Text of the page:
Matthew T. Reynolds, PA-C: That’s always hard because with certain patients, you know that they’re going to have higher skin scores, they’re going to have higher BMI [body mass index] rates, they’re going to have other things that are working against you. Some patients just have medications in their regimen that are essential that you cannot change, and you’re going to have to work around them. Personally, with the IL-23 class, I try to not switch patients before 3 months; I try to set expectations for most of my patients who we’re going to try to go to 6 months. I have some patients who are at 12 weeks or we’re going into 16 weeks, and we’re still not seeing a whole lot of efficacies. Certain patients just take a little bit longer time. We all know that with the IL-23 class, we’re not with a sprint drug, we’re with a marathon drug. The benefit of these drugs is more in the future versus in the immediate future. I try to counsel my patients and set expectations that I do expect them to start showing some signs of improvement by their first-month follow-up. But I expect them to have significant improvement by their 3-month follow-up. I’m not going to let my patients suffer. I am going to switch them when I do think that they need to be on a different class or we’re just not in the right direction. But generally, the 3- to 6-month window is where I typically fall as far as changing therapy or abandoning therapy.

Jayme Heim, MSN, FNP-BC: I think for me too is when a patient comes in and they’ll say, “I took my injection, I’m not seeing anything different.” Their plaques are starting to form again, and they’re just really not responding. For me, that really is a time point, if they’re just really not responding anymore, that we need to have that discussion on switching medication. Would you say that as an APP [advanced practice provider], do you think that patients pretty much want to stay on medication or want to switch, or it’s the other way around, where the APP says, “You know what, you’re really not doing well on this medication”? What has been your experience, and what do you usually do?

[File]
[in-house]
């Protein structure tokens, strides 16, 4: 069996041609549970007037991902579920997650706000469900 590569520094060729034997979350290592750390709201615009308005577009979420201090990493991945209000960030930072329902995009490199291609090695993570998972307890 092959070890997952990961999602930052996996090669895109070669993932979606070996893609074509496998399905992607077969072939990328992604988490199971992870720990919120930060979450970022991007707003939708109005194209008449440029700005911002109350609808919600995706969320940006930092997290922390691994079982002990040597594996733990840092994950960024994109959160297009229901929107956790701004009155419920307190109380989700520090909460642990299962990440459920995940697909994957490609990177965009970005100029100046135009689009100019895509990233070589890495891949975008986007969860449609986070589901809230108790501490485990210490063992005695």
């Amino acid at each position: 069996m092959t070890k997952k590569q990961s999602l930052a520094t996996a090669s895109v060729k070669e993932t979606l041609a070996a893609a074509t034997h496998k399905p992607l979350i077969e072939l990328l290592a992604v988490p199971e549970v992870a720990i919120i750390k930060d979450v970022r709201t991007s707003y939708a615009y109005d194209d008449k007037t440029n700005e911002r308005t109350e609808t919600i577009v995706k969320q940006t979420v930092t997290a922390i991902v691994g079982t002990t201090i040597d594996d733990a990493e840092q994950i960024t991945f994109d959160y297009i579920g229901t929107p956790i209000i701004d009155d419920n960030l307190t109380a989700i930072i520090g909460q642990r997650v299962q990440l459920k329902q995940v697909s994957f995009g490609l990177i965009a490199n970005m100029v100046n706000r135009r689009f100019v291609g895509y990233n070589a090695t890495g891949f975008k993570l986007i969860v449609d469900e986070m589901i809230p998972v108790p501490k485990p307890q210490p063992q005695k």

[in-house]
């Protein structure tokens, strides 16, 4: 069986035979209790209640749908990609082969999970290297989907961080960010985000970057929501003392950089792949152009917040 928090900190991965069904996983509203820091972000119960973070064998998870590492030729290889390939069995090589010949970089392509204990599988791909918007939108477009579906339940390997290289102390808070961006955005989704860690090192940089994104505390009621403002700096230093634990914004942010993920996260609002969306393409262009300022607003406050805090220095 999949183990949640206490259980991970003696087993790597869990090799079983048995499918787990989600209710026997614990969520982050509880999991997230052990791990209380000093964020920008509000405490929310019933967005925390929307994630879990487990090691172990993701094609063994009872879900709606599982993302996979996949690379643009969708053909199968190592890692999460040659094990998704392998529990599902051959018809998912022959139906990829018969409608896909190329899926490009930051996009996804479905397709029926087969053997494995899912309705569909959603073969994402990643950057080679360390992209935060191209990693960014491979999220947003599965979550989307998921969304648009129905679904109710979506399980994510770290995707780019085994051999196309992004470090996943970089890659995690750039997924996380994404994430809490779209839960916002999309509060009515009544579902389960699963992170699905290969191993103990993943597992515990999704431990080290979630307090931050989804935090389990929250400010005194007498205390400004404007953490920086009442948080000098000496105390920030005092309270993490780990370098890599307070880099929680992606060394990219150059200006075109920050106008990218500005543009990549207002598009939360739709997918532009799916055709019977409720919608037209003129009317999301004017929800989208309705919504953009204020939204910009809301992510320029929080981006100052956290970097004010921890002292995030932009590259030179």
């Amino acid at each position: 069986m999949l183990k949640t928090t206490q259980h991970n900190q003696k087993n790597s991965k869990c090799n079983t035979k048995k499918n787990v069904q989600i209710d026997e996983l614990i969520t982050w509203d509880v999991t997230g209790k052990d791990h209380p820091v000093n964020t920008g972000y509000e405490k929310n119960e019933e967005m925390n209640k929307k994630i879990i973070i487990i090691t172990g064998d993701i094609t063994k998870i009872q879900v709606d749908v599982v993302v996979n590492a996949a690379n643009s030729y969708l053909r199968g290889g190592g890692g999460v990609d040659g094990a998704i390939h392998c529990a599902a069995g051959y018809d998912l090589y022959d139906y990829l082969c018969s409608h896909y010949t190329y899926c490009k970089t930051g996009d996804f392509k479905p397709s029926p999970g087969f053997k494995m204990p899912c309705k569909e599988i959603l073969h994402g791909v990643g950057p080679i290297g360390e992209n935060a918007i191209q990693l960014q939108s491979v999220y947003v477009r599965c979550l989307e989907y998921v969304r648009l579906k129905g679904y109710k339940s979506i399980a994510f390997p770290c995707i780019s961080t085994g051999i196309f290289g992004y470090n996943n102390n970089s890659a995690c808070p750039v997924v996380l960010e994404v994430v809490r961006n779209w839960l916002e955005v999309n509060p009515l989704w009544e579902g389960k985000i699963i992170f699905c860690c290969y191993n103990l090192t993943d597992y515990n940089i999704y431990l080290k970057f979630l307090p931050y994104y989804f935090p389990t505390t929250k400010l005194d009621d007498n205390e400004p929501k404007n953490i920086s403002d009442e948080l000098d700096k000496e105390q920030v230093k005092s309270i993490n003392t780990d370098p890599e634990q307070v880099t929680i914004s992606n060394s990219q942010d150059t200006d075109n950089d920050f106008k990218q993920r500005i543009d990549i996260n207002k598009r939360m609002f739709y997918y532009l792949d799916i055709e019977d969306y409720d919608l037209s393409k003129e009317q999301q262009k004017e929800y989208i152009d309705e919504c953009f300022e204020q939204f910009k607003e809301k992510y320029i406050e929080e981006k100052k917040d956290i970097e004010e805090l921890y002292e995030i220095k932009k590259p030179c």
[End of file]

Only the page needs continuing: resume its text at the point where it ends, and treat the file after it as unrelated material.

Matthew T. Reynolds, PA-C: There’s a wide range of patients who are out there, too. Some patients really expect to be totally clear after 1 shot, and they think that they’re going to just have this miraculous cure. Again, I like to set expectations, but I will tell the patient if I think that they’re not responding appropriately, if I truly feel that we’re not making the progress that I expect. When I treat patients with psoriasis with biologic therapy, I tell them, “I’m trying to hit a home run here. I’m trying to swing for the fences.” I think that’s what I expect, and I think that’s what you should expect, too. I will listen to them if they feel like they’re not doing well if they come in and tell me that they’re flaring significantly between injections and they’re miserable for 2-4 weeks before their next shot. I hear that. That tells me a lot. Thankfully, we have a lot of flexibility with dosing with this class because of the safety and the mechanism of action. I try to make it a team approach; I try to let the patient have their say, and then we provide the guidance and the medical reasoning that’s necessary to change or to alter treatment. I typically will be the first one to say, “Hey, this is not right.” I try to train everyone else who works with me to be the same way, to be an aggressive fighter for your patients, and to set those expectations clearly.

Transcript edited for clarity